If you’re writing as a habit – the principle of consistent writing, sharing your message and improving is more important than how perfect it looks, or how many likes it gets.

    7. Find what brings you joy:

    Life is too short to spend time doing things that don't make you happy.

    Find activities, people, or places that bring joy into your life and make an effort to incorporate them into your daily routine.

    Figure out what you want, take action and stick to it long term.

    It’s the key to taking risks when you’re young and not giving up when you meet challenges.

    8. Don’t give much f**ks

    The other day, I was listening to a Podcast on J. Altucher show with a guest "Richard Cohen "– and he made a statement from his new book which was based on his dad’s powerful art of negotiation. He said something like this:

    “Care enough” “But don’t care too much”

    This applies to not just to NEGOTIATIONS where the one that cares the least wins most of the time but:

    - Relationships– care too much – you’re friend zoned by the girl or avoided by the guy

    - School – the biggest lessons in life are learned outside the classroom

    - Money – money comes to you the most when you don’t focus on making it

    - Happiness – chase happiness and you realize how fleeting it is rather chase purpose

    9. Don’t take Criticism personally

    How you handle criticism tells a lot on how emotionally mature and secure you see yourself and how much you see yourself as a leader or a follower.

    How much approval do you need from others? Do you have an entitlement mentality?

    The best leaders don't take criticism personally. It starts with you. Do you criticize to condemn or want to modify behaviour? Do you believe in people over their mistakes?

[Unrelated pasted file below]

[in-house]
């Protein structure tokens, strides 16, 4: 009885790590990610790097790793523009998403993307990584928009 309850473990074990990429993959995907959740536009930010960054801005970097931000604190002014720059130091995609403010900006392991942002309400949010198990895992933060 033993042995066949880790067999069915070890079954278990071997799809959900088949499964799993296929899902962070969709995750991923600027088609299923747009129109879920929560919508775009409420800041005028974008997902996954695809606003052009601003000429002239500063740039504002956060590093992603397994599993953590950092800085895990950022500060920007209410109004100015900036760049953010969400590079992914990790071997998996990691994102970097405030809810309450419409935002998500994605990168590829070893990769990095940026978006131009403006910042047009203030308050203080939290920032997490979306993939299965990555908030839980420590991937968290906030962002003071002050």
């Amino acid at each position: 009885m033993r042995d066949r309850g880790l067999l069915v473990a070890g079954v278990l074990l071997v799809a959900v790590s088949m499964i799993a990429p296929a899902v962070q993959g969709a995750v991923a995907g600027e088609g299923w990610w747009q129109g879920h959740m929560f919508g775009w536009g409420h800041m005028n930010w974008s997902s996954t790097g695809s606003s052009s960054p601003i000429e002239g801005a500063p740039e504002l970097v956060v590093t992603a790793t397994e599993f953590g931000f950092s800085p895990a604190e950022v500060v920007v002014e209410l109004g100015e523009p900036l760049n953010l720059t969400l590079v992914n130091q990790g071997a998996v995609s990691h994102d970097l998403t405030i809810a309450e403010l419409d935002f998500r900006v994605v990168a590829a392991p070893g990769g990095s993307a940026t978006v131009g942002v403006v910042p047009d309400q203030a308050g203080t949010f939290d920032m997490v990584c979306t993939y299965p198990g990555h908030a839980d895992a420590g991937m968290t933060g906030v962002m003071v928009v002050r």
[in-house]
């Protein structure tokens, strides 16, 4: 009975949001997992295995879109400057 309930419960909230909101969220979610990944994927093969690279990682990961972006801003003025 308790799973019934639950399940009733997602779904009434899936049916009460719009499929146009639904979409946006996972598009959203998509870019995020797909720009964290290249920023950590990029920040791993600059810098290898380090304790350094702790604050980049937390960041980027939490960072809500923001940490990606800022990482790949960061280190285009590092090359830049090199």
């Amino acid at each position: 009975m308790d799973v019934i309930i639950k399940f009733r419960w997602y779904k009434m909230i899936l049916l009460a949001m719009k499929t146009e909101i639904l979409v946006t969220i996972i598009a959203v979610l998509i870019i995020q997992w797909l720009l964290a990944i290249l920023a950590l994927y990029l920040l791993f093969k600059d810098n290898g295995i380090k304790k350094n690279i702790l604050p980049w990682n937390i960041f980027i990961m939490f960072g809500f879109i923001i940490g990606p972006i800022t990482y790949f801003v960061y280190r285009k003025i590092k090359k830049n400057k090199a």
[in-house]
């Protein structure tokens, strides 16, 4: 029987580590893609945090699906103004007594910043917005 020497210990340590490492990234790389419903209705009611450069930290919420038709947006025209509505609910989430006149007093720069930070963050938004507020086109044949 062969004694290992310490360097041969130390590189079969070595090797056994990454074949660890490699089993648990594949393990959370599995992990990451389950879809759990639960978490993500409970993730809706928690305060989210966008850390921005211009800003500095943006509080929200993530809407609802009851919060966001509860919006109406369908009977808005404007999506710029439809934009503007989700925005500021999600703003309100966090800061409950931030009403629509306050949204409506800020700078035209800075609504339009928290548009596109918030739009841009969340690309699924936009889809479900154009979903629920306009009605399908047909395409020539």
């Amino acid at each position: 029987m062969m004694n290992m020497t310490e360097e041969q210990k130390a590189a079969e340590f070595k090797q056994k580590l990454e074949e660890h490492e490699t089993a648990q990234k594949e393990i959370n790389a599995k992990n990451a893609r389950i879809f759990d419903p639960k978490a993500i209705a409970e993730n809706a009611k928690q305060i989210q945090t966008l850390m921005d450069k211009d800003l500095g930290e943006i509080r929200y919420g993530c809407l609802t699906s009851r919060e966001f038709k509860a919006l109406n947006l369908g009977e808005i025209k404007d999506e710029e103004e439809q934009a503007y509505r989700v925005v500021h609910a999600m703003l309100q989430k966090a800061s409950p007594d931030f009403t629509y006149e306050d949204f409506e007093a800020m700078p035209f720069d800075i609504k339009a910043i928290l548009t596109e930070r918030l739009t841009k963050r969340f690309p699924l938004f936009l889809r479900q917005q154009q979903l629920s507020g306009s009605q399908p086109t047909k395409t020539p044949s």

A leader takes the blame and gives credit away often.

    10. Stop arguing to win

    Steve Covey had the perfect antidote to this type of mindset – “Think Win-Win” in his book Seven Habits of Highly effective people. Your goal is to find a common ground.

    I've noticed a good way to know you're going out of the line is when you start raising your voice.

    He went on to write another book to drive this point further “the Third Alternative.”

    In any conversation, you don’t have to agree, but don’t be known to be the guy that’s always arguing.

    Besides I don’t know anybody that has built a lot of stuff that thrives on arguments.

    11. Bonus point: Surround yourself with people way ahead of you.

    Making effort to reinvent the wheel is a waste of effort most of the times.

    Alex Hormzi, made a statement on learning frameworks from others "if you can't make more than what they're doing presently - shut up and do everything they say to the latter"

    You've got to implement before you can make tweaks.

    Invest in a Coach. Find people way ahead of you and surround yourself with their thinking and actions.

    It robs off on you as long as you keep your mind open.